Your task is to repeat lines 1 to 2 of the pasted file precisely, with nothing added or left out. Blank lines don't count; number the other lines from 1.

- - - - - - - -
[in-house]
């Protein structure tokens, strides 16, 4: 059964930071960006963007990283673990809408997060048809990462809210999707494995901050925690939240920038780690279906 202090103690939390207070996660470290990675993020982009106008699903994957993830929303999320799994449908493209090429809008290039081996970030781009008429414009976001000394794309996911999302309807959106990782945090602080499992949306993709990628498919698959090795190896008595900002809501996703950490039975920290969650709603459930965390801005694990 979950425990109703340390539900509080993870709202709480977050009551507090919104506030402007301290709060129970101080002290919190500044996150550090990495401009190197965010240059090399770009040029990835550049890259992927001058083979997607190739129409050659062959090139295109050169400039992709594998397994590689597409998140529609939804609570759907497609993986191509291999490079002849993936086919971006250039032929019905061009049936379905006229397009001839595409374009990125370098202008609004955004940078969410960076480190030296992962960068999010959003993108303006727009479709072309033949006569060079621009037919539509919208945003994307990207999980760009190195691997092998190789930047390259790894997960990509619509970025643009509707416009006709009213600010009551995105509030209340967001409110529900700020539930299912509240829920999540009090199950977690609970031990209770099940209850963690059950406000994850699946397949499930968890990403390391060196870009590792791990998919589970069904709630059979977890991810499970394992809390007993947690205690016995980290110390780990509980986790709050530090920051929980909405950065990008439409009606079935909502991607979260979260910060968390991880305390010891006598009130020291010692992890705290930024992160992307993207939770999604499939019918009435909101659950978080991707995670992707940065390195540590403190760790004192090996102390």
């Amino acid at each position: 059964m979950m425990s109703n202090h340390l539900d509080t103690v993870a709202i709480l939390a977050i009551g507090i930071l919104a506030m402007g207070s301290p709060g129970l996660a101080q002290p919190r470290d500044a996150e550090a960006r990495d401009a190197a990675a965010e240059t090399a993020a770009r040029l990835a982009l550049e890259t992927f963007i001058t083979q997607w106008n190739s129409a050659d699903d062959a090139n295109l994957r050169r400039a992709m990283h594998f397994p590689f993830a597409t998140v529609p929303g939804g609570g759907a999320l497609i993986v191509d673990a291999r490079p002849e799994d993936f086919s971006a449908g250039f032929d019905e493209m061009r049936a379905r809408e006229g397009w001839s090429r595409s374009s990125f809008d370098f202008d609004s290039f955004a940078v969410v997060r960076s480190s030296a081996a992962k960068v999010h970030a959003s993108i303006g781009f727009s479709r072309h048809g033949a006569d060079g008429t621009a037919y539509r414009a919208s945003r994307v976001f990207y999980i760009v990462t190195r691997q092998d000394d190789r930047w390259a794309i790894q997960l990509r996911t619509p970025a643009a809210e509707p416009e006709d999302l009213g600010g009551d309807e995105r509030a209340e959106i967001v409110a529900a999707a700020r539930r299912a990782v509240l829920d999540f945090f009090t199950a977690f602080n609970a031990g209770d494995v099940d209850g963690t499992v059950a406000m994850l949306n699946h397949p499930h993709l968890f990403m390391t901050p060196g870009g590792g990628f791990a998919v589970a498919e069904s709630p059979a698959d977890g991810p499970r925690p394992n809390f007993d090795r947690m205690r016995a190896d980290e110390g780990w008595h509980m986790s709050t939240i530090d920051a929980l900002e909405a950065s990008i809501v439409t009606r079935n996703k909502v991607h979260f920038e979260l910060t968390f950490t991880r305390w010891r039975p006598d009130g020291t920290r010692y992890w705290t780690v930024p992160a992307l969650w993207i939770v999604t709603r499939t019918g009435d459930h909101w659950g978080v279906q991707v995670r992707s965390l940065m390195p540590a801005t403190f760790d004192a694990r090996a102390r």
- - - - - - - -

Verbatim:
[in-house]
């Protein structure tokens, strides 16, 4: 059964930071960006963007990283673990809408997060048809990462809210999707494995901050925690939240920038780690279906 202090103690939390207070996660470290990675993020982009106008699903994957993830929303999320799994449908493209090429809008290039081996970030781009008429414009976001000394794309996911999302309807959106990782945090602080499992949306993709990628498919698959090795190896008595900002809501996703950490039975920290969650709603459930965390801005694990 979950425990109703340390539900509080993870709202709480977050009551507090919104506030402007301290709060129970101080002290919190500044996150550090990495401009190197965010240059090399770009040029990835550049890259992927001058083979997607190739129409050659062959090139295109050169400039992709594998397994590689597409998140529609939804609570759907497609993986191509291999490079002849993936086919971006250039032929019905061009049936379905006229397009001839595409374009990125370098202008609004955004940078969410960076480190030296992962960068999010959003993108303006727009479709072309033949006569060079621009037919539509919208945003994307990207999980760009190195691997092998190789930047390259790894997960990509619509970025643009509707416009006709009213600010009551995105509030209340967001409110529900700020539930299912509240829920999540009090199950977690609970031990209770099940209850963690059950406000994850699946397949499930968890990403390391060196870009590792791990998919589970069904709630059979977890991810499970394992809390007993947690205690016995980290110390780990509980986790709050530090920051929980909405950065990008439409009606079935909502991607979260979260910060968390991880305390010891006598009130020291010692992890705290930024992160992307993207939770999604499939019918009435909101659950978080991707995670992707940065390195540590403190760790004192090996102390």